The group wanted partners to deploy "high power charging technologies that equally serve every battery [in] electric vehicles today, as well as the next generation of large batteries," Seth Cutler, chief engineer at Electrify America, said in a statement.
Focus not just on technology, but rates
The focus on DCFC is growing rapidly, and this spring has kicked off with several announcements.
EVgo recently announced it will construct an electric vehicle fast charger network for General Motors' car sharing brand available to Maven Gig Chevrolet Bolt drivers. In the Northeast, the New York Power Authority and other state agencies have asked New York regulators to develop rate structures specifically for DCFC stations, eliminating demand charges which can keep them from being profitable.
While adoption remains low, the stations' low utilization rate combined with short periods of high demand "renders any business model for DCFCs infeasible," NYPA told regulators.
Last year, Rocky Mountain Institute released a charging sessions study of EVgo's 50 kW DCFC California network, concluding that demand charges simply don't work for EV charging stations.
"Public chargers should not feature demand charges," Chris Nelder, a manager with RMI’s electricity practice, told Utility Dive at the time. "There's no reason the utility can't recover the cost through that volumetric rate while still offering a DC fast charger a business case."
Other DOE-funded projects
DOE on Monday also funded two other research projects which, like WAVE, are targeting extreme fast charging systems.
Delta Products Corp. in California will design and test a high-efficiency, medium voltage solid-state transformer-based 400 kW charging system. At Oak Ridge National Laboratory, researchers will work to develop a high power inductive extreme fast charging system that is "fully automated, modular, and scaleable for electric vehicles."
The federal government is also backing research into the batteries themselves. The announcement this week noted nine selected battery projects that will focus on "advanced anodes, electrolytes, and battery cell designs that can be charged rapidly — in less than 10 minutes — while still maintaining performance over the 10 year life goal."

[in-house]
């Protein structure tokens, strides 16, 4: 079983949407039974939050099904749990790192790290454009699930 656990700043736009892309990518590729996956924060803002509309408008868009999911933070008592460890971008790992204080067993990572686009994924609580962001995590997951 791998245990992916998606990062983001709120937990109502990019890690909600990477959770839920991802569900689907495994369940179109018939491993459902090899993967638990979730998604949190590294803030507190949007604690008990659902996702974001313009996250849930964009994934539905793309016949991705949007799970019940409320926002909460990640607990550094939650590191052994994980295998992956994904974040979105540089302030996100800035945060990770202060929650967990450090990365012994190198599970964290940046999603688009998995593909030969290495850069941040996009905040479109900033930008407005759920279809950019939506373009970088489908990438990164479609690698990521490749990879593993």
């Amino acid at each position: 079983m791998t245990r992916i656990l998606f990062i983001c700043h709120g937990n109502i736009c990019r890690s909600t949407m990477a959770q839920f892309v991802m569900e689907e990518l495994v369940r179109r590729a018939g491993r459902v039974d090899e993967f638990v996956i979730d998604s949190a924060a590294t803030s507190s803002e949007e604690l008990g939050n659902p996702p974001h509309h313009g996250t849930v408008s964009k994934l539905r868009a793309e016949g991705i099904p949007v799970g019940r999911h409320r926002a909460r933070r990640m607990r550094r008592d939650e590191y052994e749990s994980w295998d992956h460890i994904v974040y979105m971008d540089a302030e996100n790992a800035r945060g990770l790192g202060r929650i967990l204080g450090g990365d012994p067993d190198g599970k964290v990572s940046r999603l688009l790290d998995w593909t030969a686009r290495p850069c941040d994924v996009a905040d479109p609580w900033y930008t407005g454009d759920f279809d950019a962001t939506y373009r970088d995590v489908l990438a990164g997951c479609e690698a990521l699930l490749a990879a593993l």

The following three projects each received $1.5 million in funding:
- Regents of the University of Michigan will research "three-dimensional hierarchical graphite architectures for anodes for fast charging."
- The SLAC National Accelerator Laboratory in California will focus on advanced electrolyte and optimized cell design.
- Florida-based Microvast Inc. aims to develop new electrolyte additives, optimized active materials, and electrode formulations.
Despite the interest in DCFC and the technologies to enable them, most of a consumer's charging will be done at work or home, researchers say. That's good, because faster stations are expensive to develop, from $50,000 to $100,000 and "an order of magnitude" pricier than Level 2 stations, said NRDC's Garcia.
"An underappreciated fact about EVs is that they can do most of their charging while the driver is at home, work or around town," Garcia said. "In that context, wait times for charging become less of an issue — if at all."
This article has been updated to clarify that the 400 kW chargers DOE envisions would not be for homes.